You bring up psychedelics… So I have to ask! Is this something you have dabbled in?
In my studying of the wide range of teachers I looked up to, Terrance McKenna and Ram Dass were two of the wisest men of the ’70s. They expressed the truths of psychedelics and the clear distinctions between such substances in comparison to the horrible man-made drugs out there. Psychedelics are known to have the ability to reveal our true selves beyond the illusion of our ego. One may very well go through what’s known as an ego death, where everything you thought you were shatters against the fundamental reality of your pure consciousness. This effect is known to not only enlighten people on the mysteries of the universe and one’s place in it, but can heal depression and anxiety as the infinite beauty of your being is revealed. This is ultimately why the movement of the ’70s was shut down by the governing bodies of our western world. They saw the youth becoming empowered by love and they were growing in numbers as the effects of fundamental truth reached more and more people. This was a threat to the leaders of society, as it goes against their agenda that we usually blindly uphold. Such things are still practiced today and in many ways the New Age reflects many elements of the awakening of the ’70s and the seeds that psychedelics planted are flourishing. I may or may not have dabbled with such things after immense amount of spiritual practice in meditation and research. And it may have brought me a new perspective on life, one that will never leave me and only confirmed in direct experience, the truths I discover through intellect. I need not do this so much anymore, though. Again, it’s about applying what I learned. For if I leave this realm with just data and information and do not manifest it into the world and my being, it will do nothing for me.
Fascinating! So what else are you working on?
I worked on a dystopian, cyber punk-themed movie which expressed topics on our minds today regarding global warming and our possible future. My character goes on a journey through a time machine to find a cure for the dying world. As I’m propelled from space onto the earth, my suit explodes and I catch on fire. I was actually set on fire for this from head to toe! I was worried at first, but in the end, I absolutely loved it and asked to do it many more times [laughs]. It was definitely more enjoyable than being stuck under plexiglass in a 12-foot deep tank with 80 pounds of bear fur on me, which I did for the film “Alpha,” where my character fell through the ice and was trapped underwater.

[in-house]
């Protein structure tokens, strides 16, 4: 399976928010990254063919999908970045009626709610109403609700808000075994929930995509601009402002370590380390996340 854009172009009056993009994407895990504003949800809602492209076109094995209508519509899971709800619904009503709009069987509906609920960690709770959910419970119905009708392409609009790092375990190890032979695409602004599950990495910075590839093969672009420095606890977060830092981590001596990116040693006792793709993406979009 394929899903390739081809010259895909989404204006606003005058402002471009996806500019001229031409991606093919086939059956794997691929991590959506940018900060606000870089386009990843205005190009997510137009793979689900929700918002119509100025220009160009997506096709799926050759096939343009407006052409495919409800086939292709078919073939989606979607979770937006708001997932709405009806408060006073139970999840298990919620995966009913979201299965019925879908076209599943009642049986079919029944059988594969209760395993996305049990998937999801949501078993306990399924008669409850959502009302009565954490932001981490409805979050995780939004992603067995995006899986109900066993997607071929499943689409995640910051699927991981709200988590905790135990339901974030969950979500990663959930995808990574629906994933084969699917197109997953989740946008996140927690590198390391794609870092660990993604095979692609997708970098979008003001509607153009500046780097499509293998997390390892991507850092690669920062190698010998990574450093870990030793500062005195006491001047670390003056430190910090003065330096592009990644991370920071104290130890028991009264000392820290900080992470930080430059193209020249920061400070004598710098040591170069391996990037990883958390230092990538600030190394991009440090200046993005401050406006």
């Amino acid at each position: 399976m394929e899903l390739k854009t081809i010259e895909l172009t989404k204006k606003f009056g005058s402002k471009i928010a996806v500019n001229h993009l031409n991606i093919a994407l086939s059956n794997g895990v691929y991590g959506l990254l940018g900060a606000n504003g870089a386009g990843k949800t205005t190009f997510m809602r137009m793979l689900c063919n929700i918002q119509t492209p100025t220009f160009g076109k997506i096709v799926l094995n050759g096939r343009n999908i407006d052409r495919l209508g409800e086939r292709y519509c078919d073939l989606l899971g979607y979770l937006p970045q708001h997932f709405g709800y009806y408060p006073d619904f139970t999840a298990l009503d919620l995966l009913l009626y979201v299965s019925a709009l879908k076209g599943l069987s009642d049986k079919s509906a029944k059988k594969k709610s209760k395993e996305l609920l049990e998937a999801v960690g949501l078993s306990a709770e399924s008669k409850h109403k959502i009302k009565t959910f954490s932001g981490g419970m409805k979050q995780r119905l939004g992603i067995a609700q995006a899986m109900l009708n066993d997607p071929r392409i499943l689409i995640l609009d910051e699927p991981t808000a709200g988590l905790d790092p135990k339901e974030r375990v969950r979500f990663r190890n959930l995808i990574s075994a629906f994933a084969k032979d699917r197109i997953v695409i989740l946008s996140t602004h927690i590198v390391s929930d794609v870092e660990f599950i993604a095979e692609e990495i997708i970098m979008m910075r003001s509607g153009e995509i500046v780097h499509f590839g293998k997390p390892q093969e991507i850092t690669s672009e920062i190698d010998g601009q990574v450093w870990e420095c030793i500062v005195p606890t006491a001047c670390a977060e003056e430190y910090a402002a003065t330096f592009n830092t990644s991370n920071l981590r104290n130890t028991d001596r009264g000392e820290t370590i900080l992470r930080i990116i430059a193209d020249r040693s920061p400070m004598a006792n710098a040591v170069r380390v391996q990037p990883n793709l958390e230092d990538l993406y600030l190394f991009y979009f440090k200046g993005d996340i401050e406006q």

What would you do if you weren’t acting?
I love all forms of art and think it’s healthy for the creative parts of the mind to practice multiple forms of expression. I used to paint a lot — mostly surrealism, as I’m a huge fan of Salvador Dali. I also make music — both writing and producing what I feel is alternative rap. But if I wasn’t acting, I’d be a philosopher and probably a director, which is something I still plan on becoming. It’s the perfect vessel to express the deep truths I’ve discovered on my spiritual journey.
You have also been making your mark in fashion — you were recently the face of Kenzo. How would you describe your personal style?
I feel I want to inspire people, as fashion does overall, to be free, to realize how much not only your body, but obviously, in our day and age, how far we’ve come from the tribal days, that your fashion is a symbol for who you are inside. For me personally, if you have no boundary in your fashions, if you don’t fear anything, what you wear says a lot about who you are too.
How do you hope your career will evolve from here? What do you want to be known for?
The goals of one’s personal life and career should somewhat go hand in hand, so in this, my goal is to go to bed each night with peace in my heart and mind, to remain content on my mission to better myself each day. When it comes to career, I want to continue to show the diversity I’m capable of and bring people on the journeys they love to go on, while hopefully sparking that inner curiosity for the larger questions of our existence.